There’s a lot more to it than I ever knew. Certain kinds of wax need to be heated to certain temperatures, or they need to cool to a certain temperature…if you do this or that, you get a completely different result. It’s really quite something. So I got quite obsessed with it, and when I came across some fragrances I really liked, I thought it would be really cool if I made these to go with the music. To create a more immersive listening experience. I think that’s something people are craving. I think that’s what solidified me doing it.

Dead Rhetoric: So did you make all of the candles yourself? Or did you do the design and then send them to a company to produce once you knew what you wanted?

McHenry: I hand-made all of them. I think we made a thousand. I had all five of my kids and my husband helping – I have elves! It ended up becoming like a homeschooler project, since my children are homeschooled. It’s awesome though! They learned so much through it. We were trying to create a quality product, so they learned about quality control, math – we are duplicating my candle wax recipe, and ended up doing more math than I am comfortable with on a normal day. Everything from that, to becoming expert labelers – labeling the stickers on the containers and packing. I was so proud of them, they did amazing! I also paid them, of course.

Dead Rhetoric: As a solo artist, what do you particularly enjoy about being able to work with various guests on each album?

McHenry: That’s one of the most fun things about my career and how I have created it. I can kind of ask anybody I want to be a guest on an album. If they like me and my music, and they have the time in their schedule, most of them say yes. It’s a wonderful thing, to be able to do that. I really enjoy it. The challenge will be to put together a band when I try to do live shows, which I don’t do yet. That will be a challenge! Who do I get? It would be weird to have someone playing Timo Somers’ guitar parts. So I’m not sure how to approach that yet.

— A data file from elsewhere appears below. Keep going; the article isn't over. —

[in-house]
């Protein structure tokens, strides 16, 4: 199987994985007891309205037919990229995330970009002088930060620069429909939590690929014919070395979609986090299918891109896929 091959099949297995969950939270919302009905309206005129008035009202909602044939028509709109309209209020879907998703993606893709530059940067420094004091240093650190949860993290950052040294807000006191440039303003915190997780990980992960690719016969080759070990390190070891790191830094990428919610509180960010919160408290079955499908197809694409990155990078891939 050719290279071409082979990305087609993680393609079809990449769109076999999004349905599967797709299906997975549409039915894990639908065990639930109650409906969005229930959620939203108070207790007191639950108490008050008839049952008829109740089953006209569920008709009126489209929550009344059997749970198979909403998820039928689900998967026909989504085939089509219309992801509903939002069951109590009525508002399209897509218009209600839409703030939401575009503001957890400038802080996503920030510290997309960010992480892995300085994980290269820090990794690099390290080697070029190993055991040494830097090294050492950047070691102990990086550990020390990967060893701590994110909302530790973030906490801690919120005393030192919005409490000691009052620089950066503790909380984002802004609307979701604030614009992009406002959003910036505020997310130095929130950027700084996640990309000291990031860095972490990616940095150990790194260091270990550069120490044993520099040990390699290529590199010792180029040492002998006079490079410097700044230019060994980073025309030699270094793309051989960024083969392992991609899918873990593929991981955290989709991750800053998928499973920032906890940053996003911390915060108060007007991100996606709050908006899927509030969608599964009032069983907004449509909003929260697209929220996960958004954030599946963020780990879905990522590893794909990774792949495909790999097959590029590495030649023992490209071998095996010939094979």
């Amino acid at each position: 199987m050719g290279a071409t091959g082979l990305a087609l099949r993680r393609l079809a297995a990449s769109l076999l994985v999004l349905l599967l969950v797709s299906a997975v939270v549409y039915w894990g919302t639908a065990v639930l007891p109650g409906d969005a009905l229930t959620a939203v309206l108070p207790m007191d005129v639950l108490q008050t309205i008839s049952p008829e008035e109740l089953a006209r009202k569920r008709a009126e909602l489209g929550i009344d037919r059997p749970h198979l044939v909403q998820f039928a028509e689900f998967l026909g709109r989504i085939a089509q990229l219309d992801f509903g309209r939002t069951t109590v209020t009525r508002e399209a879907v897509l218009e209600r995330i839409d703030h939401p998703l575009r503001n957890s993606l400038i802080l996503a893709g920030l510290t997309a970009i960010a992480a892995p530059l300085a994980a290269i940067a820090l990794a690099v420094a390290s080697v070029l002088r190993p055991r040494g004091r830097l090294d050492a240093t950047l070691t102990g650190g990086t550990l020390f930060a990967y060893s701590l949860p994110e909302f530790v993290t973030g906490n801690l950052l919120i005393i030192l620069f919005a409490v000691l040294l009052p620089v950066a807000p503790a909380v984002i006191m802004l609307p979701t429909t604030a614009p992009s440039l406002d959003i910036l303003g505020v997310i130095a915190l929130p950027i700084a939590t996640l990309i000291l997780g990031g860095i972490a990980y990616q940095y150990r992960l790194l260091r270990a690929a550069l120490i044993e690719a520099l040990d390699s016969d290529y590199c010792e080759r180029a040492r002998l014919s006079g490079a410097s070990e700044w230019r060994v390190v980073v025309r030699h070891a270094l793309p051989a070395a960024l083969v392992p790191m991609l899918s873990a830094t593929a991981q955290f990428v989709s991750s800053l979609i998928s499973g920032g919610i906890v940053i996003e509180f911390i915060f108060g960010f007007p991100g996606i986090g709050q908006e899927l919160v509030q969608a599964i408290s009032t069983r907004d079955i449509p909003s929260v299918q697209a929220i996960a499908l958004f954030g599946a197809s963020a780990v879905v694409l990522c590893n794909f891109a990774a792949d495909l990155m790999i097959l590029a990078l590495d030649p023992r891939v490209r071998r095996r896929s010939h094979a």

Dead Rhetoric: Do you have a lot of interest in that? From what I have read, it seemed like you had more interest in writing and recording.

McHenry: Yeah, I mean for my lifestyle with a super-busy family life – that’s the core of my career. If I ever do live shows, it’ll have to work for my life. I am thinking of it a lot. There’s a part of me that is a born performer. That’s in me for sure. So I will go there one day, so it’s a matter of timing. There’s a lot of timing and logistics, and it’s expensive to tour. It all has to come about at the right time.

Dead Rhetoric: Knowing that you don’t go out and tour, what do you feel has been instrumental in making your crowdfunding efforts so successful, and developing your band without touring?

McHenry: Very seriously a few years ago, I realized I had to become an expert in digital marketing. That’s always my advice to other musicians. You have to become an expert at online marketing. You have to know how to build a brand that is bigger than just your music. I call it a culture. You are creating a culture around your music. The fact that I can sell jewelry, candles, home décor, and other things besides my music goes to show that it is more about a lifestyle, and a group of people that come together for a certain reason, than it is just about the music. The music is where it all begins, but it is more than that.

So I have become an expert in branding – building a brand and online marketing and e-commerce. I’m supporting myself and doing everything I want to do, and I get to be incredibly creative. I personally think that musicians can be the most powerful marketers in the world, because we are so creative and we really care about people. There’s a lot of brands out there that care about making money but don’t care about people. Musicians are very in-touch with people and the fans, and I think it’s really good.

Dead Rhetoric: You don’t tour, but you have visited places throughout the world with your family. Any places in particular inspire your writing?

McHenry: Definitely Ireland, Scotland, and the UK…that’s where we spent a lot of our time. Every week we are all saying to each other that we want to go back. My kids are begging every day, to go back to Ireland, or wanting to live in Scotland. It’s so inspiring. One of the most special places we visited – personally I love Edinburgh [Scotland]. There’s something special about it. Out of all the cities we visited, we all fell in love with it. Also, visiting Skye in Scotland. That’s way out. It’s such a remote place. We stayed there for 10 days or so. It’s breathtakingly beautiful and so otherworldly. I am very inspired by travel, especially when you are going to beautiful places like that.